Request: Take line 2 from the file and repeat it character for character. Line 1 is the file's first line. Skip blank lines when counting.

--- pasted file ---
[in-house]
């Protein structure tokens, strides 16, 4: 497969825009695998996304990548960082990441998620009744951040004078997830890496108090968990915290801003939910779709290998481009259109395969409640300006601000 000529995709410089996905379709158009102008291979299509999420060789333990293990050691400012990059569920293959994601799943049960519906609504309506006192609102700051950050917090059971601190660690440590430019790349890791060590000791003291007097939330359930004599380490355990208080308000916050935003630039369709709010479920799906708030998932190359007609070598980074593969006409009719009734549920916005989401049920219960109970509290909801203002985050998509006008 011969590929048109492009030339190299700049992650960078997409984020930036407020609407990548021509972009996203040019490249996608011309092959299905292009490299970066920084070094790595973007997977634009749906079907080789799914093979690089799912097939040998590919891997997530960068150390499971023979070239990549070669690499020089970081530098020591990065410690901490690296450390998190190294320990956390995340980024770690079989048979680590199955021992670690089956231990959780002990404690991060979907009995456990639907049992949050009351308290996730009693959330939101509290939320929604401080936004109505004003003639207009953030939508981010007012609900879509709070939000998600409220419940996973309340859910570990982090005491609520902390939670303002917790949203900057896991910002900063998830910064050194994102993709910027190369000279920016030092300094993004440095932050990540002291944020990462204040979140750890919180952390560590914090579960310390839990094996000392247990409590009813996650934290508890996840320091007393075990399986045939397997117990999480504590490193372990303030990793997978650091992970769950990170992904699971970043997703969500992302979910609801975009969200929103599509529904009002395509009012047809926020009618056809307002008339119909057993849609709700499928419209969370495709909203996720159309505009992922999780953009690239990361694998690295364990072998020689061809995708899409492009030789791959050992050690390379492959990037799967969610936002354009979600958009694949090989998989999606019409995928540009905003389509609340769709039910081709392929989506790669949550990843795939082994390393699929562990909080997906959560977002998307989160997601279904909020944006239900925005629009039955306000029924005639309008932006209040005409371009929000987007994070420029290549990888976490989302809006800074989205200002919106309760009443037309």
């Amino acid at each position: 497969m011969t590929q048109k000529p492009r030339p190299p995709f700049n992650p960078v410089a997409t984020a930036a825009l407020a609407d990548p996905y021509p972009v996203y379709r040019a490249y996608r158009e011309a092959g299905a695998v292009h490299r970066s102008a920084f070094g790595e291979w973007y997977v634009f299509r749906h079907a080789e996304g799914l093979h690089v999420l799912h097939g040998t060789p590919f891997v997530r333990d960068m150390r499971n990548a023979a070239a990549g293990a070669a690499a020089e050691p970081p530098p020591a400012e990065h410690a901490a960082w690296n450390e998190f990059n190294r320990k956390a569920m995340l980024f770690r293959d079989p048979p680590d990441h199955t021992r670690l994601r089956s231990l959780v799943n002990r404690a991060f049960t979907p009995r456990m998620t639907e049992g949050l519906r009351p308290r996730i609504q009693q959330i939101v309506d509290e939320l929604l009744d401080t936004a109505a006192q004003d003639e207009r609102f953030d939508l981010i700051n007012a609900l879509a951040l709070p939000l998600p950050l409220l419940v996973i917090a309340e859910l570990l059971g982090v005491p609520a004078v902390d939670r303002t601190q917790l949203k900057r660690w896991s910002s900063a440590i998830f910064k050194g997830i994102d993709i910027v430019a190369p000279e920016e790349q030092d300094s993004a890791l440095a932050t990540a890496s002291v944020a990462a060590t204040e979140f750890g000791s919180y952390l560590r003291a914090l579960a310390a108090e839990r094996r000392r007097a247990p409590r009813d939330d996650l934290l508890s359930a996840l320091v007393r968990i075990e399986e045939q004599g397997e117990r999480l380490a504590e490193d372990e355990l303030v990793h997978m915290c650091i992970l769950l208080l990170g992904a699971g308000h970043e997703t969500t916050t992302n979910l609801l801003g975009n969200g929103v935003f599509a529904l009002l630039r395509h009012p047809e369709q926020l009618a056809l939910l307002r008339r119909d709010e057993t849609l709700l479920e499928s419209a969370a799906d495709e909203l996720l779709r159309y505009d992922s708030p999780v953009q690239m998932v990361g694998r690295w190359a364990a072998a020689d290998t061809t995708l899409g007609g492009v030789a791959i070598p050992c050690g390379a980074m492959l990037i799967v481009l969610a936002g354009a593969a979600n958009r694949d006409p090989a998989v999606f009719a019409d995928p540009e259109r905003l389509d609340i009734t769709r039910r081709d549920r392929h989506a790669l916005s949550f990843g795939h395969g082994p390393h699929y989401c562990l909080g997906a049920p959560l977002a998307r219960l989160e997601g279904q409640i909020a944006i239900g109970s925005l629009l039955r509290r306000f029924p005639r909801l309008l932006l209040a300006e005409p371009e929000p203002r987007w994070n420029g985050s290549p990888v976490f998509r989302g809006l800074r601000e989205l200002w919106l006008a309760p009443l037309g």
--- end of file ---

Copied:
């Protein structure tokens, strides 16, 4: 497969825009695998996304990548960082990441998620009744951040004078997830890496108090968990915290801003939910779709290998481009259109395969409640300006601000 000529995709410089996905379709158009102008291979299509999420060789333990293990050691400012990059569920293959994601799943049960519906609504309506006192609102700051950050917090059971601190660690440590430019790349890791060590000791003291007097939330359930004599380490355990208080308000916050935003630039369709709010479920799906708030998932190359007609070598980074593969006409009719009734549920916005989401049920219960109970509290909801203002985050998509006008 011969590929048109492009030339190299700049992650960078997409984020930036407020609407990548021509972009996203040019490249996608011309092959299905292009490299970066920084070094790595973007997977634009749906079907080789799914093979690089799912097939040998590919891997997530960068150390499971023979070239990549070669690499020089970081530098020591990065410690901490690296450390998190190294320990956390995340980024770690079989048979680590199955021992670690089956231990959780002990404690991060979907009995456990639907049992949050009351308290996730009693959330939101509290939320929604401080936004109505004003003639207009953030939508981010007012609900879509709070939000998600409220419940996973309340859910570990982090005491609520902390939670303002917790949203900057896991910002900063998830910064050194994102993709910027190369000279920016030092300094993004440095932050990540002291944020990462204040979140750890919180952390560590914090579960310390839990094996000392247990409590009813996650934290508890996840320091007393075990399986045939397997117990999480504590490193372990303030990793997978650091992970769950990170992904699971970043997703969500992302979910609801975009969200929103599509529904009002395509009012047809926020009618056809307002008339119909057993849609709700499928419209969370495709909203996720159309505009992922999780953009690239990361694998690295364990072998020689061809995708899409492009030789791959050992050690390379492959990037799967969610936002354009979600958009694949090989998989999606019409995928540009905003389509609340769709039910081709392929989506790669949550990843795939082994390393699929562990909080997906959560977002998307989160997601279904909020944006239900925005629009039955306000029924005639309008932006209040005409371009929000987007994070420029290549990888976490989302809006800074989205200002919106309760009443037309």